In producing this website, we’ve tried to make it easy for you to find out all the information you need to have a great time walking along the Coast Path. However, inevitably there remain some questions that we couldn’t work out the best place to put them so here they are.
If you can’t find the answer, try the Search tool, post your question on Facebook or email us.
Q: Can I visit the Coast Path during the Covid-19 outbreak?
A: Please visit our dedicated news page with the latest information about access to the Coast Path in relation to coronavirus. Click here.
Q. How will I know I’m on the Coast Path?
A. The Path is well signed at main access points, junctions with other paths or roads and other places where the route would not be obvious. Coast Path signs have the acorn waymark, common to all National Trails, and the words ‘Coast Path’. The distance to the next destination will also be shown at places where people join the path.
Q. Can I take my dog?
A. Dogs are permitted on the whole Coast Path, so long as they do not disturb livestock and wildlife or cause a nuisance to other walkers. Keep your dog away from cliff edges, and clip on a short lead around sheep, cows and horses. (Unclip the lead if you feel threatened by cattle, so that you can get away safely). Don’t let your dog run up to other people uninvited. Not everyone likes dogs, and people have stepped out of the way of dogs on cliffs, with fatal consequences. Make sure that your dog has a name tag with your contact details, so that you can be easily reunited if your dog gets lost. See our Coast Path with your dog page for some helpful tips for looking after your dog's safety and well-being while you are out walking together. On some beaches dogs are banned during the summer. Where the Coast Path crosses a beach with a dog ban you are however still permitted to cross it with your dog. Where this is the case, please keep your dog on a lead, do not linger, and keep to the line of the Coast Path – normally this is along the back of the beach, above the high tide mark. However, on many of the more rural and quieter beaches that can be reached from the Coast Path dogs are welcome all year round. To avoid contaminating the bathing water, and it being a hazard to children playing, if your dog fouls on a beach, please pick it up and dispose of it in a bin. (Please do the same along the Coast Path, too). The website gives details of beaches where you can walk your dog in the summer. It also lists accommodation where dogs are welcome. Use the “Walkfinder” tool to identify short walks with a dog-friendly pub and beach.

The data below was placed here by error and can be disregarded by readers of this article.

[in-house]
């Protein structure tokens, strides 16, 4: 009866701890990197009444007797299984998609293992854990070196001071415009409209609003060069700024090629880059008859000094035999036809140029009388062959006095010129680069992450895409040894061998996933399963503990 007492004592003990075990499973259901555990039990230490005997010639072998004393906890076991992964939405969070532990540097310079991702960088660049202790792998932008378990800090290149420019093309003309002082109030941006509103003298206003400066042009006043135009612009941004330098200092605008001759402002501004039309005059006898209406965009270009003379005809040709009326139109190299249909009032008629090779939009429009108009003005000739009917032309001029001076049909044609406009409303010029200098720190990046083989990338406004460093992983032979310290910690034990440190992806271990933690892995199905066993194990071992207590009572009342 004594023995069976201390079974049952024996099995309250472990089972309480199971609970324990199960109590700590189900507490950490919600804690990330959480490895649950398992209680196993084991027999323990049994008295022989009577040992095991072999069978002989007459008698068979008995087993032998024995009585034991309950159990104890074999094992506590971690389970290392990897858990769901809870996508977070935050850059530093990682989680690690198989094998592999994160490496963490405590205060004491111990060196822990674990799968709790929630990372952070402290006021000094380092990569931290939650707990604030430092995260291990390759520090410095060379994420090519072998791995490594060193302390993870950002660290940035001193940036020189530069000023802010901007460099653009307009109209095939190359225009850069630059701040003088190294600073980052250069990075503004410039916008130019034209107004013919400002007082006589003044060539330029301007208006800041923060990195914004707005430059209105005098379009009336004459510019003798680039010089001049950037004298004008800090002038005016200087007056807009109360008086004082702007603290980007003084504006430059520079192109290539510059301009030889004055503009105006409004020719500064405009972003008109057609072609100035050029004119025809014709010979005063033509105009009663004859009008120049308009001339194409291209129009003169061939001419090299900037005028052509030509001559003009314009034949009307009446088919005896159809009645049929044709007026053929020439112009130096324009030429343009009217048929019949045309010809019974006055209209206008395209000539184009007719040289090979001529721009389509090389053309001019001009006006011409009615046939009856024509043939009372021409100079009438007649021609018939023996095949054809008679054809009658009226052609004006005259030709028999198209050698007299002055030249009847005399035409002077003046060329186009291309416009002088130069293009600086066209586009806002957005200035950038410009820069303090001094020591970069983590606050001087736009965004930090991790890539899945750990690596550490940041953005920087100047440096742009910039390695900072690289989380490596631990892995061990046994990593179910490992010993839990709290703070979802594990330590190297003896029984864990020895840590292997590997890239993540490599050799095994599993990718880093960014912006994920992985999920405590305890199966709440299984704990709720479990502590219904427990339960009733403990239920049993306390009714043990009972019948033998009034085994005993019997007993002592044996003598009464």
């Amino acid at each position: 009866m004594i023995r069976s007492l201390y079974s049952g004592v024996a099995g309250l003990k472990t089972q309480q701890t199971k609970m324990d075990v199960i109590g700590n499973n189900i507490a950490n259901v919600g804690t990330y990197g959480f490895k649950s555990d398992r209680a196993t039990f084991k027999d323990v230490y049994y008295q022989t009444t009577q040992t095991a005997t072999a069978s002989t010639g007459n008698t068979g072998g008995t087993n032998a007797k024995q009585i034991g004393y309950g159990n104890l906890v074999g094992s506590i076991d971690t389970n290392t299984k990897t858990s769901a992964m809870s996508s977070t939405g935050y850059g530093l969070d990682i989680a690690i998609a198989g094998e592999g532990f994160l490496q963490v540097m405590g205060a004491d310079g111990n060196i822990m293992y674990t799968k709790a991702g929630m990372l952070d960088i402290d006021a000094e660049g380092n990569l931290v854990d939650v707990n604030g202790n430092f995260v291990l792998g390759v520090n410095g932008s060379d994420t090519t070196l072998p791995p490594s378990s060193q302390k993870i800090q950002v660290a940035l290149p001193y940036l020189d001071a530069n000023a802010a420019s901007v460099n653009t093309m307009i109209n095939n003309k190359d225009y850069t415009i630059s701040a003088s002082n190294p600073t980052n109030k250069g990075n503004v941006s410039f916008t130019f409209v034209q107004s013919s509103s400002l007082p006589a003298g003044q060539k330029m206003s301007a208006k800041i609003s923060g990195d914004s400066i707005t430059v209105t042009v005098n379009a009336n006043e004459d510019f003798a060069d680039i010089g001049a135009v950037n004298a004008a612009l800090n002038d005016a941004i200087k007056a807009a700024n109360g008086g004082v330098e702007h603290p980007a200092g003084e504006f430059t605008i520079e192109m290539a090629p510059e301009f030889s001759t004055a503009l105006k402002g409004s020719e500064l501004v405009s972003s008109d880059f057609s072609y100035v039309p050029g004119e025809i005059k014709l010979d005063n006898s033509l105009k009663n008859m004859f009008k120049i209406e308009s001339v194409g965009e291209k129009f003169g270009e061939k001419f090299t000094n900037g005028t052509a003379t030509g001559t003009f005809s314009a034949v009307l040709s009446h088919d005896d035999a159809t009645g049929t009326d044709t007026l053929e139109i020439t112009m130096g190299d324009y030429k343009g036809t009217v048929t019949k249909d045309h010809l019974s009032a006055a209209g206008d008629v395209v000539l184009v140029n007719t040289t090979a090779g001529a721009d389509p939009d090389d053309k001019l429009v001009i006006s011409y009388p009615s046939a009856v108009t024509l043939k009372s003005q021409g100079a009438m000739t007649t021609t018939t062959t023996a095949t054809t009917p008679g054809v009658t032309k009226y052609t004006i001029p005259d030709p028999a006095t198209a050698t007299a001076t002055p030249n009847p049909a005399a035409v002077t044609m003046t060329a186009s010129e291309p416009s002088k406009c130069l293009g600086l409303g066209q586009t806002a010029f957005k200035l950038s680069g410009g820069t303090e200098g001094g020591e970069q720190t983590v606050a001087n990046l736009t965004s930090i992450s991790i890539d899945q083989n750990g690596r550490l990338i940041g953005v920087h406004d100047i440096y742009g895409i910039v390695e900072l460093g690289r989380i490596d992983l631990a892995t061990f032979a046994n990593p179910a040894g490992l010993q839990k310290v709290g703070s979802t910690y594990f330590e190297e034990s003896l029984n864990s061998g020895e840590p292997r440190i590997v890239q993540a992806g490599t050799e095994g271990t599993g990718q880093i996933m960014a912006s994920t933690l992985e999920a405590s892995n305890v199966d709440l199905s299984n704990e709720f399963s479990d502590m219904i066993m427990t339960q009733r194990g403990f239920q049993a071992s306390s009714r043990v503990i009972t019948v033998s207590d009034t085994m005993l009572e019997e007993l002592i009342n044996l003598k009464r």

Q. Do I have to be super-fit to walk the Coast Path?
A. There are many strenuous stretches of Coast Path, where a high level of fitness is required; but some more level sections feature easier walking. See 'The Route' page or Walkfinder (the magnifying glass icon at the top of the page) to find the best walk for you.
Q. Can I ride my horse or bike on the South West Coast Path?
A. Generally speaking no - most of the South West Coast Path is only available to people on foot. This is because nearly all of it is a public footpath rather than a public bridleway. It also does not make for very good cycling due to the numerous steep ups and downs, and the over 25,000 steps you’d encounter, that mean that you’d end up pushing or carrying your bike for much of the way. However there are plenty of great off-road cycle routes in the Westcountry – check out the Sustrans website for inspiration. There are also two National Trails that can be cycled end-to-end. Running from Winchester, the first capital of England, to the white chalk cliffs at Eastbourne, the 100-mile South Downs Way features attractive wildlife, visible prehistory, fine pubs and pretty villages. Further north, the Pennine Bridleway offers 205 miles of exciting exploration on ancient packhorse routes, drovers' roads and newly-created bridleways.